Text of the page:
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Vet Talks: Degenerative Myelopathy in Dogs

Posted 2020-01-27

hillary-cook

I often work with dogs who have degenerative myelopathy, a disease that is difficult to treat and very sad to see. However, acupuncture, spinal manipulation, rehabilitative therapies, as well as herbal supplements and diet can slow the progression of the disease.

Degenerative myelopathy in dogs is a slow progressive, non-inflammatory degeneration of the white matter of the spinal chord. I frequently see this in boxers and german shepherds, but other breeds can be affected as well. The cause is unknown, but it is thought to be inherited.

Most dogs affected with this disease are older than 5 years old, and present with a non painful weakness in the hind quarter. Diagnostics for weakness include x-rays, and blood work ruling out other causes of lameness such as orthopedic, metabolic or endocrine disease. A CT scan or MRI may also be done to rule out other causes of spinal dysfunction including a spinal chord tumor or ruptured intervertebral disc. There is a blood test that tells me if the patient has the gene for the disease, and if the clinical signs fit, then it is likely that my patient has degenerative myelopathy.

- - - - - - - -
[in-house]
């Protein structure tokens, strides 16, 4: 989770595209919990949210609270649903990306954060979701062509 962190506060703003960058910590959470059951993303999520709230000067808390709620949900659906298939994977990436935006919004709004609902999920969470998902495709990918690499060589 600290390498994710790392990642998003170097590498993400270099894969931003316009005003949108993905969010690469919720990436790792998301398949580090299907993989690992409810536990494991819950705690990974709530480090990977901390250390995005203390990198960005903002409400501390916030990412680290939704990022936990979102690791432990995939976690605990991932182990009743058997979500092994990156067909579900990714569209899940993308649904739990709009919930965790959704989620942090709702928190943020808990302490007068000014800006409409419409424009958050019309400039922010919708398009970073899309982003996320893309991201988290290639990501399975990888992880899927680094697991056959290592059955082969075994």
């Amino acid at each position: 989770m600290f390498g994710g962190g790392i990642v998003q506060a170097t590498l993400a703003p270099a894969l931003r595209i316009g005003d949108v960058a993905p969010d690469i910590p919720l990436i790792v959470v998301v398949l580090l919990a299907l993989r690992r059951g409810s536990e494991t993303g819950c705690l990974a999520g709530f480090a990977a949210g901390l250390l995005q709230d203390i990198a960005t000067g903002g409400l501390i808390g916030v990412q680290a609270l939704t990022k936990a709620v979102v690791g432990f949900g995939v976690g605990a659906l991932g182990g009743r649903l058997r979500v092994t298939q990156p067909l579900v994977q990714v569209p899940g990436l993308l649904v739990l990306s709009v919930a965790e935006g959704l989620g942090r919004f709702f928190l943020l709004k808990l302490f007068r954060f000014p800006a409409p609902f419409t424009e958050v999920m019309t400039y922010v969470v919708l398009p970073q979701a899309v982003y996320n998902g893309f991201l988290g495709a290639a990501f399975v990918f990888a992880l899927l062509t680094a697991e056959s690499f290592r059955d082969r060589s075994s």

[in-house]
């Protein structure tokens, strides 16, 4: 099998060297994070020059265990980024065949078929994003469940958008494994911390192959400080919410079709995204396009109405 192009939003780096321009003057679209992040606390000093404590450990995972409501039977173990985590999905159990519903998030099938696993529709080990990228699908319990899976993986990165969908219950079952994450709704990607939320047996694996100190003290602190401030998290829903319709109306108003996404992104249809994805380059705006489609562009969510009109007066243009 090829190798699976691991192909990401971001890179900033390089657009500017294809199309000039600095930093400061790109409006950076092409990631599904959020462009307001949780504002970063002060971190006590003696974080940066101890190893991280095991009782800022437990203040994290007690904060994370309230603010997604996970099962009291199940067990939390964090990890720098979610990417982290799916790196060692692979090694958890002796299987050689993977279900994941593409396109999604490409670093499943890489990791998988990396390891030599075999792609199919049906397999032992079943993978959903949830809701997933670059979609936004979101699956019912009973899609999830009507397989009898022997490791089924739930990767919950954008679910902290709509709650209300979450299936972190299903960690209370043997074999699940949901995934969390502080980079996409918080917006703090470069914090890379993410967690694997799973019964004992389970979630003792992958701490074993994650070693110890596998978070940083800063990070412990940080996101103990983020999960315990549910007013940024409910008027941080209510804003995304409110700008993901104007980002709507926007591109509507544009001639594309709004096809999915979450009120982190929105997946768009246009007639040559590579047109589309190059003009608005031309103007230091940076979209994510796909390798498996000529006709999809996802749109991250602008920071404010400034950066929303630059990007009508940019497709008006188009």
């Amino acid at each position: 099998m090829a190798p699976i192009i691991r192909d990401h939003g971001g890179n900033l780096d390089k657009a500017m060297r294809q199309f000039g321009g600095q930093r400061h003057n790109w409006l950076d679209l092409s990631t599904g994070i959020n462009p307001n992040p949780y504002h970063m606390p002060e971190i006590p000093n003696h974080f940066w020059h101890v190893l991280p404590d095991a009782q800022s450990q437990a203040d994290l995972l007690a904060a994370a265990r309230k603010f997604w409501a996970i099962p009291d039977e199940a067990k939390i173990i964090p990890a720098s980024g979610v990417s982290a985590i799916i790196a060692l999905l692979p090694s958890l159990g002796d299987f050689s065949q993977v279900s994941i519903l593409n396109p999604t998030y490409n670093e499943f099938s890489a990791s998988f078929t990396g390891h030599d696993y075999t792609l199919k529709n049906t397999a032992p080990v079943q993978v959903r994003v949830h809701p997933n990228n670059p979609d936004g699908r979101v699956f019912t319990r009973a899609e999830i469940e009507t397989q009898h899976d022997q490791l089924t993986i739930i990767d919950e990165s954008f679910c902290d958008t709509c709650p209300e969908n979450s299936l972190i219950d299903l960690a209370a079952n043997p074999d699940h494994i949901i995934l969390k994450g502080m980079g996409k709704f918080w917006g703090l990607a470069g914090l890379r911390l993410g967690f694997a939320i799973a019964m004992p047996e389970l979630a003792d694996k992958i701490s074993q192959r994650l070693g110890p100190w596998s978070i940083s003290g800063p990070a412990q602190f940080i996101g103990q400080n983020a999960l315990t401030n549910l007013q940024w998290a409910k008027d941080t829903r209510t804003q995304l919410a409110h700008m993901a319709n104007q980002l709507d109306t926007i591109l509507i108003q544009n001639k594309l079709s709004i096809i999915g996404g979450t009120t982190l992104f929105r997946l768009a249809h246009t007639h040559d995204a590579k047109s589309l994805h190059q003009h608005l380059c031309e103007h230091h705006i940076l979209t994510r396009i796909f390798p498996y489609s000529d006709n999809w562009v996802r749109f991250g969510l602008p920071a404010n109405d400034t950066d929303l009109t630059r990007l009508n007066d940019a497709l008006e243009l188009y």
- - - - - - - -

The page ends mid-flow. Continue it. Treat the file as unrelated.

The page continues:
German shepherd degenerative myelopathy

Clinical signs of the disease vary depending on the stage of the disease. Early stages include weakness in the rear, progressing to urinary and fecal incontinence, then complete paralysis of the hind end. Depression and anxiety are also seen in this disease in the later stages.

A personalized treatment plan is important to slow the progression of DM and maintain a good quality of life. My protocol for degenerative myelopathy treatment includes physical therapy with an underwater treadmill to keep the hind muscles intact. Acupuncture is used to stimulate the nerves and relieves any discomfort. Spinal manipulation is also used to relieve any discomfort. I prescribe supplements including Antioxidants, vitamin E, B and D, as well as N- Acetylcysteine to help. Immune therapy with NHV is also recommended; 3 NHV supplements I would recommend are Natures Immuno, Turmeric, and Milk Thistle. A balanced home cook diet high in protein is also recommended.

Unfortunately, most patients with DM end up in wheel carts for mobility but the goal is to give them a good quality of life.

If your dog or cat is suffering from degenerative myelopathy, please feel free to book an on-line consultation with me and together we can come up a holistic treatment plan.



Dr. Hillary Cook is a graduate of Virginia Maryland Regional Veterinary Medical school. She has been practicing holistic and integrative veterinary medicine for fifteen years. She certified in Veterinary acupuncture and is fully qualified in Western and Chinese herbalism. She is the owner of Animal Wellness Center, an integrative veterinary clinic in Crozet, VA. She enjoys spending time with her husband, two children, and a menagerie of pets including dogs, cats and chickens. When time allows, you can find her in the garden or on the tennis court!

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